Associates, In-House Counsels & Advocates

Albin George Thomas, Associate at Trilegal’s International Capital Markets Team on quitting ICICI Bank

albin-george-thomasAlbin Thomas graduated from NLIU in 2012. He has an enviable academic record and an excellent series of internships at top law firms. He has been associated with Legal Edge Tutorials as a content developer since his college days. Soon after graduation, he started working as an in-house counsel at ICICI Bank, Mumbai where he worked for almost 2 years. He is currently working as an Associate at Trilegal.

In this interview, he talks about:

  • Work experience at ICICI Bank Ltd.
  • Switch from in-house counsel to law firm associate
  • Work experience at Trilegal


Legal studies are still only a backup option for quite a lot of students. What motivated you to choose law as a career? How did you get through to NLIU?

Yes, back in 2007 (the year in which I decided to pursue law) legal studies were still considered a backup option for most students. However, I think times have changed and law as a career has now become a preferred choice for most students. Personally, being from Bhopal and due to the presence of a national law university in the city, I had opportunities to interact with students from the college and their experiences motivated me to take up law.

Like most aspiring students at that time, I enrolled myself at Law School Tutorials, which gave me a solid platform to clear law entrance exams for various national law universities, including NLIU Bhopal.


How did you fare in your academics at NLIU? Would you say a great CGPA is a necessity to kick-start a good career in the legal profession?

A law university offers a student with a plethora of prospects that include curricular, co-curricular and extra-curricular activities. I did reasonably well in academics, however, my sole focus was not to merely secure top grades, but to utilize the numerous opportunities that were offered at NLIU to further my abilities. A good CGPA can act as a stepping stone for a good legal career, especially for advanced studies and for securing jobs at top-tier law firms. However, practical application of law is vastly different from what is taught in classrooms. Therefore, it would be incorrect to say that a good CGPA is necessary to kick-start a good career.


What were your areas of interest during your graduation? How did you go about developing expertise and knowledge in these areas?

During my graduation, I took keen interest in securities law, general corporate law, banking and finance. To further my capabilities in these specific areas, I focussed on three aspects: writing research papers on current issues, participating in moot court competitions that catered to my interest areas. Internships with various banks/financial institutions and law firms helped me gain practical insights to develop an understanding of these subjects.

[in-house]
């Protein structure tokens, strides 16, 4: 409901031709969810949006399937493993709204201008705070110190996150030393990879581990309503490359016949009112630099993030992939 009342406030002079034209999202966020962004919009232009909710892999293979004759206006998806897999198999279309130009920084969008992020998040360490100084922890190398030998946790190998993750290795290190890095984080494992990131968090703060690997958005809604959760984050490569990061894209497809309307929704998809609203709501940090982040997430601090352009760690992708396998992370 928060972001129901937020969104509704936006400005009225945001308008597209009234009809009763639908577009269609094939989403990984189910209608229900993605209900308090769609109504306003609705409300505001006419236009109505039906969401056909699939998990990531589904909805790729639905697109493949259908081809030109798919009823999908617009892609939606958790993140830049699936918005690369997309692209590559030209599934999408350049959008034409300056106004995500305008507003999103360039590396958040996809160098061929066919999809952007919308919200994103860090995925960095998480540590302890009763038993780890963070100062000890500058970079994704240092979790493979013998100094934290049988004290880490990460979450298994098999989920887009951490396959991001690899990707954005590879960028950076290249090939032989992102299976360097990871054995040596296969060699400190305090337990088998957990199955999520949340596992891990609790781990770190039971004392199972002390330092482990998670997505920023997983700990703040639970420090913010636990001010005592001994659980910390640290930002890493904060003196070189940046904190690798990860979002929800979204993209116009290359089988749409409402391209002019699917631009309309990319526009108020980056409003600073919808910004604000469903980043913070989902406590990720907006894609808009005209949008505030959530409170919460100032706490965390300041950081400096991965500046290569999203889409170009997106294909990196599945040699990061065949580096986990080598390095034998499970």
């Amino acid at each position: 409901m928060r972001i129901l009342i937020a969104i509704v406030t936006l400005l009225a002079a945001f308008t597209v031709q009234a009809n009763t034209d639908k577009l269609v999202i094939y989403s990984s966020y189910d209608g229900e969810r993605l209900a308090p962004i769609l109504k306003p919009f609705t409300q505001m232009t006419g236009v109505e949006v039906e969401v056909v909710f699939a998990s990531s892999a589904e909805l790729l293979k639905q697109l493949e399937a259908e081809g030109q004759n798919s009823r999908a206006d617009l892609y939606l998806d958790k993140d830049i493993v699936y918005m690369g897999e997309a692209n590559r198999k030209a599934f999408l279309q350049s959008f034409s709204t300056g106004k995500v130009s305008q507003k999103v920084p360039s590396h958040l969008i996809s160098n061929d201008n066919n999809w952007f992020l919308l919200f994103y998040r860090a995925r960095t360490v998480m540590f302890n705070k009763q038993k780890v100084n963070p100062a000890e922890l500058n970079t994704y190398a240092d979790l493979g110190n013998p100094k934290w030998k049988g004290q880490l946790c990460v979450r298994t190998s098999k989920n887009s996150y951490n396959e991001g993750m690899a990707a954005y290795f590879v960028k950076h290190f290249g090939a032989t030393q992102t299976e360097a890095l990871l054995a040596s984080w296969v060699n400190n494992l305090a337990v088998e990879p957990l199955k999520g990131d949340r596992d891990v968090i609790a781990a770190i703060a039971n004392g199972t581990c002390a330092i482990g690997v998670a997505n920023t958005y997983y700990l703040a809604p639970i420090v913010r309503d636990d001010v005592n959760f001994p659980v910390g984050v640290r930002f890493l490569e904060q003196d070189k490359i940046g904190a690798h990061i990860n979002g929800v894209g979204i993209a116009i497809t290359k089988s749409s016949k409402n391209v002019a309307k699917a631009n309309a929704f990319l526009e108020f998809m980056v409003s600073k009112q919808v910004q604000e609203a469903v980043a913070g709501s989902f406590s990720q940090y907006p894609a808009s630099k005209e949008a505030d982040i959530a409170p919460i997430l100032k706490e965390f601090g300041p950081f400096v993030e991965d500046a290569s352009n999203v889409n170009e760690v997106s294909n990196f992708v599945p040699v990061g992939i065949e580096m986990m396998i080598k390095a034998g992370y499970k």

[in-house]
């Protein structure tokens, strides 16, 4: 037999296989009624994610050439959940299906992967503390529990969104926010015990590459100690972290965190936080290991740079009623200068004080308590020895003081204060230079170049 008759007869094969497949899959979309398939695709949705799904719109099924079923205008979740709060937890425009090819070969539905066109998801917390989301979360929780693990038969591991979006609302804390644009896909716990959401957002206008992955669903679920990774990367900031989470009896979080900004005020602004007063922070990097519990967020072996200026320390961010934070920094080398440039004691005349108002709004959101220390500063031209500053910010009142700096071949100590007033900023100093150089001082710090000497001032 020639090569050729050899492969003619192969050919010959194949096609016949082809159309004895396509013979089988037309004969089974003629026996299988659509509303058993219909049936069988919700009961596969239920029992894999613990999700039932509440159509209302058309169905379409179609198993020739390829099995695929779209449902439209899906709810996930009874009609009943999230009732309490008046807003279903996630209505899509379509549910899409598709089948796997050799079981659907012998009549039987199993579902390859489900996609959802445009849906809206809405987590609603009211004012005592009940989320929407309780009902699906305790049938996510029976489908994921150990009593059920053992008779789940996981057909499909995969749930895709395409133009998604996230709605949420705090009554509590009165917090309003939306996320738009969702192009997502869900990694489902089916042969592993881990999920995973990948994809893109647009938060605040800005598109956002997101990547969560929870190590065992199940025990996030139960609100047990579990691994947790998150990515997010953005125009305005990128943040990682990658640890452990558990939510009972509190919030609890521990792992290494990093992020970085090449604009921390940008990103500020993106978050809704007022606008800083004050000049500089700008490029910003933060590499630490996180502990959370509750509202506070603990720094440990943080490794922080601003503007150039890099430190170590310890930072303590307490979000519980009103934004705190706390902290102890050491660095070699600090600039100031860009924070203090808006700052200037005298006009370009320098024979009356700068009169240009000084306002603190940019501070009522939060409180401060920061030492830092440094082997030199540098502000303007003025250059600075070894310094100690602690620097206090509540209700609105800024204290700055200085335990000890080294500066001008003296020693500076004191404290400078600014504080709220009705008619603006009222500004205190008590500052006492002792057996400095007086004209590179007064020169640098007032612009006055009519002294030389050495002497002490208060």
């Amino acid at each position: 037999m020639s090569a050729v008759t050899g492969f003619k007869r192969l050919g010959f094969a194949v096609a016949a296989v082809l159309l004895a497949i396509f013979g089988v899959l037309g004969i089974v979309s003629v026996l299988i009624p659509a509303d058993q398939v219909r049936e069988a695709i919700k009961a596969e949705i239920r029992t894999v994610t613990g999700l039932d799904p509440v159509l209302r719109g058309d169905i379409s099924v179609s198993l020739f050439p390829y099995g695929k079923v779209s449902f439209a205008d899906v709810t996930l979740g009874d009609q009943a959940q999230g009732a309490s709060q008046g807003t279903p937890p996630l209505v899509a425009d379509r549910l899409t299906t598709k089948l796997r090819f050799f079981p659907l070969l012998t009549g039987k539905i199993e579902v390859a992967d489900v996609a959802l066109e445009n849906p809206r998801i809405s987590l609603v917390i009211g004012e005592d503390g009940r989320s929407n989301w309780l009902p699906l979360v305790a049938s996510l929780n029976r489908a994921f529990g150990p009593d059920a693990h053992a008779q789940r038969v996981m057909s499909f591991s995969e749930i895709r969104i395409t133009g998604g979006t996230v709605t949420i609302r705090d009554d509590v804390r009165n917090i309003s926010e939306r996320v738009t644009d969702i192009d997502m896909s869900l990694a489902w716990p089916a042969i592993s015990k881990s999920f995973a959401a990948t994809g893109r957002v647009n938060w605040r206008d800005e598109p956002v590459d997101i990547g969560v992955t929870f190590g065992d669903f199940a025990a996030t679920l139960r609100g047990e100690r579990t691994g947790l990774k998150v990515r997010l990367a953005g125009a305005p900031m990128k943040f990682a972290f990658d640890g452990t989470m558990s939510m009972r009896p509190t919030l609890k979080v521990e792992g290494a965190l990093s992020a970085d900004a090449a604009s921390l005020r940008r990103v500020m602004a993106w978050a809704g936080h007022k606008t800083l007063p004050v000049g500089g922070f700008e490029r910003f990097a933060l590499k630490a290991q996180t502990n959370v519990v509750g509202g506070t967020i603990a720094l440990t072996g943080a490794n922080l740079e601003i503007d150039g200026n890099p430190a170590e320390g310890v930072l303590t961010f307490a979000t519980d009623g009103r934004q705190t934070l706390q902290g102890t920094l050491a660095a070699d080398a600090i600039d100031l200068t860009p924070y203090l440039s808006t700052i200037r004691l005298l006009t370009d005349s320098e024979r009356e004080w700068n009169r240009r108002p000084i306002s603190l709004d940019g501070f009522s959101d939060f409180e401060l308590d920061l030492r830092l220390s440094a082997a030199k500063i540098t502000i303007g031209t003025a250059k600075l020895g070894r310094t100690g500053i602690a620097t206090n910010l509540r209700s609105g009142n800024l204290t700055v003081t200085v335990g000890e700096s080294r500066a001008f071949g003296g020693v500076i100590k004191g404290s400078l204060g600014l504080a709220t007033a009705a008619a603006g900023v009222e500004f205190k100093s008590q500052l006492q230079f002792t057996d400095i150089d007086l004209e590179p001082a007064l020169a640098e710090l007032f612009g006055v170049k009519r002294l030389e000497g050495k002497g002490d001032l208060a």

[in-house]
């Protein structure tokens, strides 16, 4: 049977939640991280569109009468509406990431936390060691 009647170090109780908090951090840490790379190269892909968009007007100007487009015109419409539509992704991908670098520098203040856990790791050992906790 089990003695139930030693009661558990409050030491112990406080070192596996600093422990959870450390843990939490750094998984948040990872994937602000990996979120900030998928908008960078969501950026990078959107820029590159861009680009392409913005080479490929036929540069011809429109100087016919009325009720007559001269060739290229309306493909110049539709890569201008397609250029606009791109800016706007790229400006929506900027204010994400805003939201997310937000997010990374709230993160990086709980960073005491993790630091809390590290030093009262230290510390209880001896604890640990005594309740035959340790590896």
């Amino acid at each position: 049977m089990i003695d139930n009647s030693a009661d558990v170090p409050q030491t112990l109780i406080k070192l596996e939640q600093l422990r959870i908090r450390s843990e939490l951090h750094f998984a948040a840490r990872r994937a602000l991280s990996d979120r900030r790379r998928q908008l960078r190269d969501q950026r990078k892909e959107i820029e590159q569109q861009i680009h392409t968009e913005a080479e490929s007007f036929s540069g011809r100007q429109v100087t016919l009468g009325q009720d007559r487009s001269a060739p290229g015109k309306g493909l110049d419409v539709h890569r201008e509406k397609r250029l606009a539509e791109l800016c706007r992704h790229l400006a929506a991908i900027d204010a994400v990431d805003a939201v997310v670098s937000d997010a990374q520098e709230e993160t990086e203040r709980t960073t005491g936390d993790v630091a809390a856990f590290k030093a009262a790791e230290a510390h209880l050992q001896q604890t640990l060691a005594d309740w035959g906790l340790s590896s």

In my initial years of college, I realized that I wasn’t inclined towards litigation and therefore my focus was always on enhancing my expertise in corporate laws.


During your college days, you had worked for Legal Edge Tutorial as a Content Developer. How would you describe your experience as?

Legal Edge Tutorial was founded by one of my close friends, Harsh Gagrani. I was in my final year of college when Harsh was starting this venture. The biggest challenge we faced initially was to develop our course material that was unique and easily comprehensible, especially since this space was already dominated by established players. I thoroughly enjoyed preparing the course material, (especially the law based material) because the task of explaining legal concepts to young students who were new to the subject in a simplistic manner through illustrations was challenging.

However, the most satisfying aspect of my stint with Legal Edge Tutorial was my teaching experience. Interacting with my students and motivating them to overcome their anxieties was a completely new experience for me.


You were the convener of Centre for Business and Commercial Laws, NLIU during your 5th year in law school. What skills do you get to hone while managing such a responsibility?

Starting out as a member of the Centre for Business and Commercial Laws (CBCL)from its inception and going on to become the convener was a fulfilling learning experience. At CBCL, we published regular e-newsletters, organized workshops on latest business and legal developments. Our aim was to ensure that students had easy access to corporate-related information.